Steel Giant ArcelorMittal Agrees To Co-Operate With State

30 August 2016

It was a long-running battle that could no longer go on. The David in this story furiously hopped around Goliath, without much success, until the giant, for other reasons, ran out of steam.

For most of the post-apartheid era, the pricing of steel has been contentious. Steel is important to any economy with a sizeable manufacturing sector. Iscor, the predecessor to ArcelorMittal SA and a creature of the 1928 South African Iron and Steel Act, was a strategic link in the apartheid state’s industrialisation drive. But with privatisation in 1989, the accusation has long been that the company became at best indifferent, at worst hostile, to SA’s developmental agenda.

Repeated calls have been made for the company to adopt a pricing model that would ensure that downstream, steel-consuming industries thrive. Instead, for many years, the company stuck with import parity pricing, charging local manufacturers as if they were importing the steel from distant and expensive international markets. It has stood accused of breaching the competition laws through cartel arrangements with its competitors, and the abuse of its dominance through excessive and discriminatory pricing.

The first major complaint against ArcelorMittal SA was brought by mining companies Harmony Gold and DRDGold, which alleged that the steel maker was charging excessive prices for the steel inputs they used in mining. The Competition Tribunal argued that the local market structure and barriers to entry were such that ArcelorMittal SA was "an uncontested firm in an incontestable market". It also found that the company had engaged in excessive pricing. However, the Competition Appeal Court did not endorse how the tribunal reached this conclusion. The matter was sent back to the tribunal but the parties entered into a confidential settlement.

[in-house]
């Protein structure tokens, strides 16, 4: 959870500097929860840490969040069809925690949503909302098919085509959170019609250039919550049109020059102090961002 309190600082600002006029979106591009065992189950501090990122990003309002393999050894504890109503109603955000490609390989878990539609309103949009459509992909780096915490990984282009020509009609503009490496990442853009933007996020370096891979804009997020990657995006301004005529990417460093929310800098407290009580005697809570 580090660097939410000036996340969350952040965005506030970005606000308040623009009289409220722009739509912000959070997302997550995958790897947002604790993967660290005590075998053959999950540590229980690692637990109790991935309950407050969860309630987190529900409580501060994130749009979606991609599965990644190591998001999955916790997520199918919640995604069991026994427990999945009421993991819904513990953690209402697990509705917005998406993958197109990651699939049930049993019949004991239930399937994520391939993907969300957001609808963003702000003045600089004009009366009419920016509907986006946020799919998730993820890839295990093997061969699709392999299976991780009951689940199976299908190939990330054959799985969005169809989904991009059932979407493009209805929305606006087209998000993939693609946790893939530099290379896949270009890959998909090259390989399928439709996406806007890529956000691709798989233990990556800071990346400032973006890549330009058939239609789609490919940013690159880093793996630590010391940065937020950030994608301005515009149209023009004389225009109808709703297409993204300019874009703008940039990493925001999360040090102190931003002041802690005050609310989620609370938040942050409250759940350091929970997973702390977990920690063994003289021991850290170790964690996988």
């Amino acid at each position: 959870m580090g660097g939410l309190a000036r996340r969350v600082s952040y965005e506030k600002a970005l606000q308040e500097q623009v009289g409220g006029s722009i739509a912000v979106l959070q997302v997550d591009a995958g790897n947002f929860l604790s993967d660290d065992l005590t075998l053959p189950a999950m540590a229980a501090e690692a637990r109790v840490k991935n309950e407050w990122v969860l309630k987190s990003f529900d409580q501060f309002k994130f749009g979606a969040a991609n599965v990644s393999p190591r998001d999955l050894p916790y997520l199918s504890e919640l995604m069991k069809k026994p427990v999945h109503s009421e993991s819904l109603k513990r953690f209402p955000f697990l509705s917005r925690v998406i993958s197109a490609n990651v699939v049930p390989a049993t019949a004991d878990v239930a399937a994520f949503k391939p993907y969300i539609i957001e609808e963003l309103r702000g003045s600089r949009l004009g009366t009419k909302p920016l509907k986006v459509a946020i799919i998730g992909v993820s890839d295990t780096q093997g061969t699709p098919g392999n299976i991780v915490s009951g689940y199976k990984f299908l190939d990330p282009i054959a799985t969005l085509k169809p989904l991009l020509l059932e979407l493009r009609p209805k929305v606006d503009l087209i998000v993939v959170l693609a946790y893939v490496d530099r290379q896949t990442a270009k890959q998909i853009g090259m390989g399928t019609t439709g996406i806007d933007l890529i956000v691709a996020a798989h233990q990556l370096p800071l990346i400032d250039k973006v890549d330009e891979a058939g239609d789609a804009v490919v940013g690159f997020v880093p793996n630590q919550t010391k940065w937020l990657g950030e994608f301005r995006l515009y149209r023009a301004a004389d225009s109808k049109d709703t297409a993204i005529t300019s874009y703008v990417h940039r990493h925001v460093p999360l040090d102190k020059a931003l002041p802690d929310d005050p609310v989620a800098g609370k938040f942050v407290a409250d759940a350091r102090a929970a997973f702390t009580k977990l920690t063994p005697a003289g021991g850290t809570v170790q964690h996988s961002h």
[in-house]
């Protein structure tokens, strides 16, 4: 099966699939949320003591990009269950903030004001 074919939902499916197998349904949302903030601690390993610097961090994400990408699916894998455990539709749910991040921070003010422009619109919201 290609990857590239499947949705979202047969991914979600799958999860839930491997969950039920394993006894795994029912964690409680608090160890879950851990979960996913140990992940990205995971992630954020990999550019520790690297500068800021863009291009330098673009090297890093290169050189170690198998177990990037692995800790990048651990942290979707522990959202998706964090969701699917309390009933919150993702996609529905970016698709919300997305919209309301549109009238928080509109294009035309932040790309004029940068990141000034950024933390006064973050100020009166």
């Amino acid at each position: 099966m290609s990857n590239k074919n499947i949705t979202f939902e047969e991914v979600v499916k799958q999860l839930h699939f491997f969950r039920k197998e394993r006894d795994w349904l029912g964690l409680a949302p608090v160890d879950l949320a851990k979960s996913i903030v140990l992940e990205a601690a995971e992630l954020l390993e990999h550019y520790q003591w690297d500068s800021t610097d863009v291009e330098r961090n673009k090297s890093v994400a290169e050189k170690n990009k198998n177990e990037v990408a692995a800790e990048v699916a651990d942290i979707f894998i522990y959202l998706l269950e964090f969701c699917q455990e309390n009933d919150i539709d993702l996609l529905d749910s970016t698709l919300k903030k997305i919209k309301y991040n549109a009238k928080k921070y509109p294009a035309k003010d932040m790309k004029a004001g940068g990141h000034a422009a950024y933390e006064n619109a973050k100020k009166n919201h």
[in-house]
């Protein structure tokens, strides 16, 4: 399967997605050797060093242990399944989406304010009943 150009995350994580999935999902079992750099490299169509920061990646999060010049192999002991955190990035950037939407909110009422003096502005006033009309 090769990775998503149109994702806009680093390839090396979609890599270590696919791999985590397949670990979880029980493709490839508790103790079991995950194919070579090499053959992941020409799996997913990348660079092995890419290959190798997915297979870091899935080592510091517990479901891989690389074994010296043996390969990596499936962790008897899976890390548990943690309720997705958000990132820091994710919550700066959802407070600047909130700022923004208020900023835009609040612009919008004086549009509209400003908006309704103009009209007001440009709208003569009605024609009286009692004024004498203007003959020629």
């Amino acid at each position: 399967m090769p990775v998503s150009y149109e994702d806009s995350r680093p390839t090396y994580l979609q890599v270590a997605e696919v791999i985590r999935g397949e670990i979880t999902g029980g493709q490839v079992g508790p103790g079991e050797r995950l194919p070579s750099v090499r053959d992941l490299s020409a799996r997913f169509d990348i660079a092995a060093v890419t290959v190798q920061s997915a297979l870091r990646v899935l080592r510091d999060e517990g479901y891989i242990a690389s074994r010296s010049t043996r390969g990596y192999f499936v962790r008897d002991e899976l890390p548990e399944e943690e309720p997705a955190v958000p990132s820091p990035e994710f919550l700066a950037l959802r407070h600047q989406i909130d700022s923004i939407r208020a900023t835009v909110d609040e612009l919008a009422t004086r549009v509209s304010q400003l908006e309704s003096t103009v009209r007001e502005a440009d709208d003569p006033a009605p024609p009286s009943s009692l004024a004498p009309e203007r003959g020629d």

Although the case was brought by the private sector, the pricing issue has been a sore point for a government rightly concerned about high input costs. This illustrates why a "developmental state" has been so elusive in SA. The notion of the developmental state is not just about how the government acts in isolation, but more crucially, how it collaborates with the private sector to achieve goals that each party could not achieve alone, to the benefit of the economy.

Quite the contrary obtained here. The government has owned up to naivety in its approach to the steel industry, while ArcelorMittal SA has admitted to arrogance, and worse — collusion. In the settlement reached with the Competition Commission, the company admitted to conspiring with its competitors to fix prices and allocate customers. This would have undermined the competitiveness of downstream industries, with consequences for employment and growth.

The Department of Trade and Industry acknowledges that it failed to get the best out of ArcelorMittal’s takeover of Iscor. The pricing standoff dragged on for years, with the government apparently unable to use any policy levers to steer this national champion into contributing to long-term development. But finally a truce has been reached. The company will pay a R1.5bn fine. It has committed to capital investment to the value of R4.6bn.

The competition authorities are wading into new and tricky territory. Under the settlement, a cap has been imposed on ArcelorMittal SA’s profit margins on its products. The authorities now have to ensure the steel maker sticks to a 10% earnings before interest and tax margin cap on flat steel. ArcelorMittal SA can expect to benefit from tariff protection and preferential procurement of local steel in infrastructure projects.

This settlement suggests the company and the government may have finally found the path to a symbiotic future. This might serve as a useful illustration for other industries in which the public and private sector are at loggerheads to the detriment of the economy.


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